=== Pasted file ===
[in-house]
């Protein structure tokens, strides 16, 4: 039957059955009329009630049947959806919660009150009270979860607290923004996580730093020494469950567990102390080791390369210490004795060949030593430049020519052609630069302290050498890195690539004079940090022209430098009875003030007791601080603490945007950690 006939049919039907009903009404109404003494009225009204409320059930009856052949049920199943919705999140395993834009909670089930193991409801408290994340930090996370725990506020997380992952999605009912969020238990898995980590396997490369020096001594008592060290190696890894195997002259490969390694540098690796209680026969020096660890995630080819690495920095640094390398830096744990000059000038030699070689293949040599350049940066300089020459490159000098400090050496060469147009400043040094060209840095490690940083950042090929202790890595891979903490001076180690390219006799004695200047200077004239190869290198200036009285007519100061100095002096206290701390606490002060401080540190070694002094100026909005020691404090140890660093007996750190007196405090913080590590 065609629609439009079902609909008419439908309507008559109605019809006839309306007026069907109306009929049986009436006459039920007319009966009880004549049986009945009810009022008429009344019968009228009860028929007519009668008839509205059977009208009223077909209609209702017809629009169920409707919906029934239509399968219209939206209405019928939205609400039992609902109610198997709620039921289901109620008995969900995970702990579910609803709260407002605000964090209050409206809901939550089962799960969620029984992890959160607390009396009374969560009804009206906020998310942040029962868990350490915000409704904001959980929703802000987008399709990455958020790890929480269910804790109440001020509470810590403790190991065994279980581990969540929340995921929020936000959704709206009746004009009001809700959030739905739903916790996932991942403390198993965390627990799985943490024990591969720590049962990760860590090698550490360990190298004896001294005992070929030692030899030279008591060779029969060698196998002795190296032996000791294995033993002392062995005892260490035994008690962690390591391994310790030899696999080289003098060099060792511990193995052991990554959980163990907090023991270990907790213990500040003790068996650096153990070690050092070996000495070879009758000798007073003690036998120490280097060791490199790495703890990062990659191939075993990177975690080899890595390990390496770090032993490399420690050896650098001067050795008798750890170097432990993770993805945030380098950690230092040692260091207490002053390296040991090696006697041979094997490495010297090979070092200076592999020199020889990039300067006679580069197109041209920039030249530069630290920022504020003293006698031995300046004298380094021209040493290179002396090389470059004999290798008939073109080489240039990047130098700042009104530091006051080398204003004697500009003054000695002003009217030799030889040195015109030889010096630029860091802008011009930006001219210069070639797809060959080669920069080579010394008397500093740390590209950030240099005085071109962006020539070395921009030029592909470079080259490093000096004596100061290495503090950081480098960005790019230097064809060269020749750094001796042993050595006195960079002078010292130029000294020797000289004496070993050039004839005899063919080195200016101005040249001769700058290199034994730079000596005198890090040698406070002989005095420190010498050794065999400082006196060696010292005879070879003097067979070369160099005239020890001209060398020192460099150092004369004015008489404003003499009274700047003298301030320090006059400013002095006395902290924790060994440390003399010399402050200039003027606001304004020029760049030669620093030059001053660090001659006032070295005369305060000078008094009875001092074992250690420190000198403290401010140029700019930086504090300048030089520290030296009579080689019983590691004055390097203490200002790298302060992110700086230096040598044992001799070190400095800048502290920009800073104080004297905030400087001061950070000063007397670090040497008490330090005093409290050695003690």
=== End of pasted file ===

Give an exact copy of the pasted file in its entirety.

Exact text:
[in-house]
């Protein structure tokens, strides 16, 4: 039957059955009329009630049947959806919660009150009270979860607290923004996580730093020494469950567990102390080791390369210490004795060949030593430049020519052609630069302290050498890195690539004079940090022209430098009875003030007791601080603490945007950690 006939049919039907009903009404109404003494009225009204409320059930009856052949049920199943919705999140395993834009909670089930193991409801408290994340930090996370725990506020997380992952999605009912969020238990898995980590396997490369020096001594008592060290190696890894195997002259490969390694540098690796209680026969020096660890995630080819690495920095640094390398830096744990000059000038030699070689293949040599350049940066300089020459490159000098400090050496060469147009400043040094060209840095490690940083950042090929202790890595891979903490001076180690390219006799004695200047200077004239190869290198200036009285007519100061100095002096206290701390606490002060401080540190070694002094100026909005020691404090140890660093007996750190007196405090913080590590 065609629609439009079902609909008419439908309507008559109605019809006839309306007026069907109306009929049986009436006459039920007319009966009880004549049986009945009810009022008429009344019968009228009860028929007519009668008839509205059977009208009223077909209609209702017809629009169920409707919906029934239509399968219209939206209405019928939205609400039992609902109610198997709620039921289901109620008995969900995970702990579910609803709260407002605000964090209050409206809901939550089962799960969620029984992890959160607390009396009374969560009804009206906020998310942040029962868990350490915000409704904001959980929703802000987008399709990455958020790890929480269910804790109440001020509470810590403790190991065994279980581990969540929340995921929020936000959704709206009746004009009001809700959030739905739903916790996932991942403390198993965390627990799985943490024990591969720590049962990760860590090698550490360990190298004896001294005992070929030692030899030279008591060779029969060698196998002795190296032996000791294995033993002392062995005892260490035994008690962690390591391994310790030899696999080289003098060099060792511990193995052991990554959980163990907090023991270990907790213990500040003790068996650096153990070690050092070996000495070879009758000798007073003690036998120490280097060791490199790495703890990062990659191939075993990177975690080899890595390990390496770090032993490399420690050896650098001067050795008798750890170097432990993770993805945030380098950690230092040692260091207490002053390296040991090696006697041979094997490495010297090979070092200076592999020199020889990039300067006679580069197109041209920039030249530069630290920022504020003293006698031995300046004298380094021209040493290179002396090389470059004999290798008939073109080489240039990047130098700042009104530091006051080398204003004697500009003054000695002003009217030799030889040195015109030889010096630029860091802008011009930006001219210069070639797809060959080669920069080579010394008397500093740390590209950030240099005085071109962006020539070395921009030029592909470079080259490093000096004596100061290495503090950081480098960005790019230097064809060269020749750094001796042993050595006195960079002078010292130029000294020797000289004496070993050039004839005899063919080195200016101005040249001769700058290199034994730079000596005198890090040698406070002989005095420190010498050794065999400082006196060696010292005879070879003097067979070369160099005239020890001209060398020192460099150092004369004015008489404003003499009274700047003298301030320090006059400013002095006395902290924790060994440390003399010399402050200039003027606001304004020029760049030669620093030059001053660090001659006032070295005369305060000078008094009875001092074992250690420190000198403290401010140029700019930086504090300048030089520290030296009579080689019983590691004055390097203490200002790298302060992110700086230096040598044992001799070190400095800048502290920009800073104080004297905030400087001061950070000063007397670090040497008490330090005093409290050695003690």